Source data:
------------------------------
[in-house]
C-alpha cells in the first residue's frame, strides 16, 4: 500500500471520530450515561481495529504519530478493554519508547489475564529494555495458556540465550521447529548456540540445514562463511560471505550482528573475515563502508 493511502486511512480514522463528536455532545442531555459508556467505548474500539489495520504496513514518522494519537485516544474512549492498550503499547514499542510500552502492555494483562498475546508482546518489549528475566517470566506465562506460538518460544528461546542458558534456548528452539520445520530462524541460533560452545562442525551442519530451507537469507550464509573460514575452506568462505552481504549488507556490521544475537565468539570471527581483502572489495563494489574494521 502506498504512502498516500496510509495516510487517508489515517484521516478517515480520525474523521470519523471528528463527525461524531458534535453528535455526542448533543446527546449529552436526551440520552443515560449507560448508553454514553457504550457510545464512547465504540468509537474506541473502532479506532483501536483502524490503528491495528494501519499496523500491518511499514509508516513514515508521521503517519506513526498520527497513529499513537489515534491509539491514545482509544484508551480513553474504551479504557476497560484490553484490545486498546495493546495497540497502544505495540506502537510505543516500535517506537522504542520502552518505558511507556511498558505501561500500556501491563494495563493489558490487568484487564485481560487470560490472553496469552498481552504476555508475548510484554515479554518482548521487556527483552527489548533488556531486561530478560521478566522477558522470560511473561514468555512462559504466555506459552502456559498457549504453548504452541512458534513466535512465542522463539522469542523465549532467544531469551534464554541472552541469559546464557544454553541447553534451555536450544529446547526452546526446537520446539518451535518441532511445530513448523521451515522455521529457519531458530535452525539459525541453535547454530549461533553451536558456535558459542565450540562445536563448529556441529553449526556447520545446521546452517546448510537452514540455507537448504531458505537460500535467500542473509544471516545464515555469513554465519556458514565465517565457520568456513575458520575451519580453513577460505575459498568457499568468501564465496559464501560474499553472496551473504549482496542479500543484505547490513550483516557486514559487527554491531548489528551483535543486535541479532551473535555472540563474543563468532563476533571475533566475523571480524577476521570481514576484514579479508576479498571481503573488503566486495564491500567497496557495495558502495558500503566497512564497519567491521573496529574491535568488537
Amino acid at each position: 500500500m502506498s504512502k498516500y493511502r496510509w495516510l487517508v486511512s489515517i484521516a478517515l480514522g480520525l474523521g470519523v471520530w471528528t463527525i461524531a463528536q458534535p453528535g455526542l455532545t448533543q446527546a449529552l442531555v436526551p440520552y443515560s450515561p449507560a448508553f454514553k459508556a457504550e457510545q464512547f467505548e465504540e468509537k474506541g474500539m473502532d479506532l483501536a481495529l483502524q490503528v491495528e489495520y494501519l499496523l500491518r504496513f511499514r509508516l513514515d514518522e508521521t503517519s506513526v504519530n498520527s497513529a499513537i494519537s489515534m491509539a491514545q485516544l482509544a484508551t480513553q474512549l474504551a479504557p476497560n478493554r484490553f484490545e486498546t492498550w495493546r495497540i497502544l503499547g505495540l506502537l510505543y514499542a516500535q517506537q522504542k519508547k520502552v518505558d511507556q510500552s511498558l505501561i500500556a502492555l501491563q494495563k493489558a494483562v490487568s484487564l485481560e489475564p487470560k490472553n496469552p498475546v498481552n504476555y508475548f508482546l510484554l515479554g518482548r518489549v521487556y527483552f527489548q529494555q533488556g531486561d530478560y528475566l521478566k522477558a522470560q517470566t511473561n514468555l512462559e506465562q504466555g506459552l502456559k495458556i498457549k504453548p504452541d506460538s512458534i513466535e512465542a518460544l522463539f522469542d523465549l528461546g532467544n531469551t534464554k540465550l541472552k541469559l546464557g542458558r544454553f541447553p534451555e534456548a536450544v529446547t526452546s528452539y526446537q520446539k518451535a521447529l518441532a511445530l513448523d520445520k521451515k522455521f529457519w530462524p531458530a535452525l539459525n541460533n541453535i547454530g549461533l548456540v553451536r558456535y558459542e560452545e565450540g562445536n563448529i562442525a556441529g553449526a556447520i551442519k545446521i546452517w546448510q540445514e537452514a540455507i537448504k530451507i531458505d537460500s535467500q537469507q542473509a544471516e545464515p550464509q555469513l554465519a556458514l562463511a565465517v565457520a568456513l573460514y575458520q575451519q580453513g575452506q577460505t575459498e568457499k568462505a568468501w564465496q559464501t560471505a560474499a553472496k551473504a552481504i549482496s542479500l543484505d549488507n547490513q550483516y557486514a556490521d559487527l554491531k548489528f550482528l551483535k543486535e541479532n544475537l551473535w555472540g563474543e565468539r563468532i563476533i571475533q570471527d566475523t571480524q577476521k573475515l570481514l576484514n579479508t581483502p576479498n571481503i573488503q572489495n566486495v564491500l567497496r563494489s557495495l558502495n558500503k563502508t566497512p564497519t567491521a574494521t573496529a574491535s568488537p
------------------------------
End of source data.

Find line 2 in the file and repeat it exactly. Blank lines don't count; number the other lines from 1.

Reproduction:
C-alpha cells in the first residue's frame, strides 16, 4: 500500500471520530450515561481495529504519530478493554519508547489475564529494555495458556540465550521447529548456540540445514562463511560471505550482528573475515563502508 493511502486511512480514522463528536455532545442531555459508556467505548474500539489495520504496513514518522494519537485516544474512549492498550503499547514499542510500552502492555494483562498475546508482546518489549528475566517470566506465562506460538518460544528461546542458558534456548528452539520445520530462524541460533560452545562442525551442519530451507537469507550464509573460514575452506568462505552481504549488507556490521544475537565468539570471527581483502572489495563494489574494521 502506498504512502498516500496510509495516510487517508489515517484521516478517515480520525474523521470519523471528528463527525461524531458534535453528535455526542448533543446527546449529552436526551440520552443515560449507560448508553454514553457504550457510545464512547465504540468509537474506541473502532479506532483501536483502524490503528491495528494501519499496523500491518511499514509508516513514515508521521503517519506513526498520527497513529499513537489515534491509539491514545482509544484508551480513553474504551479504557476497560484490553484490545486498546495493546495497540497502544505495540506502537510505543516500535517506537522504542520502552518505558511507556511498558505501561500500556501491563494495563493489558490487568484487564485481560487470560490472553496469552498481552504476555508475548510484554515479554518482548521487556527483552527489548533488556531486561530478560521478566522477558522470560511473561514468555512462559504466555506459552502456559498457549504453548504452541512458534513466535512465542522463539522469542523465549532467544531469551534464554541472552541469559546464557544454553541447553534451555536450544529446547526452546526446537520446539518451535518441532511445530513448523521451515522455521529457519531458530535452525539459525541453535547454530549461533553451536558456535558459542565450540562445536563448529556441529553449526556447520545446521546452517546448510537452514540455507537448504531458505537460500535467500542473509544471516545464515555469513554465519556458514565465517565457520568456513575458520575451519580453513577460505575459498568457499568468501564465496559464501560474499553472496551473504549482496542479500543484505547490513550483516557486514559487527554491531548489528551483535543486535541479532551473535555472540563474543563468532563476533571475533566475523571480524577476521570481514576484514579479508576479498571481503573488503566486495564491500567497496557495495558502495558500503566497512564497519567491521573496529574491535568488537